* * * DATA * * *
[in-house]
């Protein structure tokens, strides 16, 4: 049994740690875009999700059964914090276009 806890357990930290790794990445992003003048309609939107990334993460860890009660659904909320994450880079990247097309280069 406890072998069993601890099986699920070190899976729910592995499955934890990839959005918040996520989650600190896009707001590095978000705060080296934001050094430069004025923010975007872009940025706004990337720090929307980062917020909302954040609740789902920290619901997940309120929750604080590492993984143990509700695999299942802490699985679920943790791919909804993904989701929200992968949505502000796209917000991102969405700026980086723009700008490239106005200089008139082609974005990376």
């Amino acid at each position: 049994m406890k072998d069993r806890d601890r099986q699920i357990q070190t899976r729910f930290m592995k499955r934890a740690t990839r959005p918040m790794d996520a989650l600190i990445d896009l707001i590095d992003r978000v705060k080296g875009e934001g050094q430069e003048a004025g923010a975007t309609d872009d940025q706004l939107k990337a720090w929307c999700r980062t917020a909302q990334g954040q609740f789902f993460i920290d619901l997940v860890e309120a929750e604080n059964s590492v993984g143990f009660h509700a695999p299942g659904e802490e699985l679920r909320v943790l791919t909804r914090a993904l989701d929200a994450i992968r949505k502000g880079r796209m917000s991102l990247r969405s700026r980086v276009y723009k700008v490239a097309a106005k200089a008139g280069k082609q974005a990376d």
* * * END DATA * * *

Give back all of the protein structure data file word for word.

[in-house]
């Protein structure tokens, strides 16, 4: 049994740690875009999700059964914090276009 806890357990930290790794990445992003003048309609939107990334993460860890009660659904909320994450880079990247097309280069 406890072998069993601890099986699920070190899976729910592995499955934890990839959005918040996520989650600190896009707001590095978000705060080296934001050094430069004025923010975007872009940025706004990337720090929307980062917020909302954040609740789902920290619901997940309120929750604080590492993984143990509700695999299942802490699985679920943790791919909804993904989701929200992968949505502000796209917000991102969405700026980086723009700008490239106005200089008139082609974005990376």
């Amino acid at each position: 049994m406890k072998d069993r806890d601890r099986q699920i357990q070190t899976r729910f930290m592995k499955r934890a740690t990839r959005p918040m790794d996520a989650l600190i990445d896009l707001i590095d992003r978000v705060k080296g875009e934001g050094q430069e003048a004025g923010a975007t309609d872009d940025q706004l939107k990337a720090w929307c999700r980062t917020a909302q990334g954040q609740f789902f993460i920290d619901l997940v860890e309120a929750e604080n059964s590492v993984g143990f009660h509700a695999p299942g659904e802490e699985l679920r909320v943790l791919t909804r914090a993904l989701d929200a994450i992968r949505k502000g880079r796209m917000s991102l990247r969405s700026r980086v276009y723009k700008v490239a097309a106005k200089a008139g280069k082609q974005a990376d």